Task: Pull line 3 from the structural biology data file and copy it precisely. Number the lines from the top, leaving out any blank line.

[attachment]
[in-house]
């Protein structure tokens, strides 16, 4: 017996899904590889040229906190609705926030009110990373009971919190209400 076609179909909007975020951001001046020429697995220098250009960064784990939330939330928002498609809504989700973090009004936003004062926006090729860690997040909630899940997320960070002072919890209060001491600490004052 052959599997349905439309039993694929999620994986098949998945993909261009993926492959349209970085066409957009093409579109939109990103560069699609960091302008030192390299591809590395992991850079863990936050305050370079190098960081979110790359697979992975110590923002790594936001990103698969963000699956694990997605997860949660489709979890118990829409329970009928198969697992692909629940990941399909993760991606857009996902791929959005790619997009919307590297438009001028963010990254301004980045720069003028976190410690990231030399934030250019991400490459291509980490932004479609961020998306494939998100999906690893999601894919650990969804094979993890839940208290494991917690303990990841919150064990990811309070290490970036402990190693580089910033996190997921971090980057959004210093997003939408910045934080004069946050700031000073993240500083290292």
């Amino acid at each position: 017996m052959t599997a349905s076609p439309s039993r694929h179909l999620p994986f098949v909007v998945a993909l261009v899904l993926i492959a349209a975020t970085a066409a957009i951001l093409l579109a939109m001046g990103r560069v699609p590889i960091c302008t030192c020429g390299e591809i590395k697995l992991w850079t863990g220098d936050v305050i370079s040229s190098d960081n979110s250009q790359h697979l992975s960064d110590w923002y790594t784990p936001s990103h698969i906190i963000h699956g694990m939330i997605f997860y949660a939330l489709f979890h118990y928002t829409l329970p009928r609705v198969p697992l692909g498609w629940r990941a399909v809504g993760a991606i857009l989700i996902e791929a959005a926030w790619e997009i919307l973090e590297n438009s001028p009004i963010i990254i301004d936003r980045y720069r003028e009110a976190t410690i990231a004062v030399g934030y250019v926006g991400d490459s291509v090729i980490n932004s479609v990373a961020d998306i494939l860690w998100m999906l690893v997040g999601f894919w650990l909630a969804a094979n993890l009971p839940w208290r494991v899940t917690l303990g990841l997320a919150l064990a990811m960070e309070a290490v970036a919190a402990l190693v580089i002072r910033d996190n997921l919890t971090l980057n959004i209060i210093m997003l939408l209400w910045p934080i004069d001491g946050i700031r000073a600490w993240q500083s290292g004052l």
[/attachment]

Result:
């Amino acid at each position: 017996m052959t599997a349905s076609p439309s039993r694929h179909l999620p994986f098949v909007v998945a993909l261009v899904l993926i492959a349209a975020t970085a066409a957009i951001l093409l579109a939109m001046g990103r560069v699609p590889i960091c302008t030192c020429g390299e591809i590395k697995l992991w850079t863990g220098d936050v305050i370079s040229s190098d960081n979110s250009q790359h697979l992975s960064d110590w923002y790594t784990p936001s990103h698969i906190i963000h699956g694990m939330i997605f997860y949660a939330l489709f979890h118990y928002t829409l329970p009928r609705v198969p697992l692909g498609w629940r990941a399909v809504g993760a991606i857009l989700i996902e791929a959005a926030w790619e997009i919307l973090e590297n438009s001028p009004i963010i990254i301004d936003r980045y720069r003028e009110a976190t410690i990231a004062v030399g934030y250019v926006g991400d490459s291509v090729i980490n932004s479609v990373a961020d998306i494939l860690w998100m999906l690893v997040g999601f894919w650990l909630a969804a094979n993890l009971p839940w208290r494991v899940t917690l303990g990841l997320a919150l064990a990811m960070e309070a290490v970036a919190a402990l190693v580089i002072r910033d996190n997921l919890t971090l980057n959004i209060i210093m997003l939408l209400w910045p934080i004069d001491g946050i700031r000073a600490w993240q500083s290292g004052l």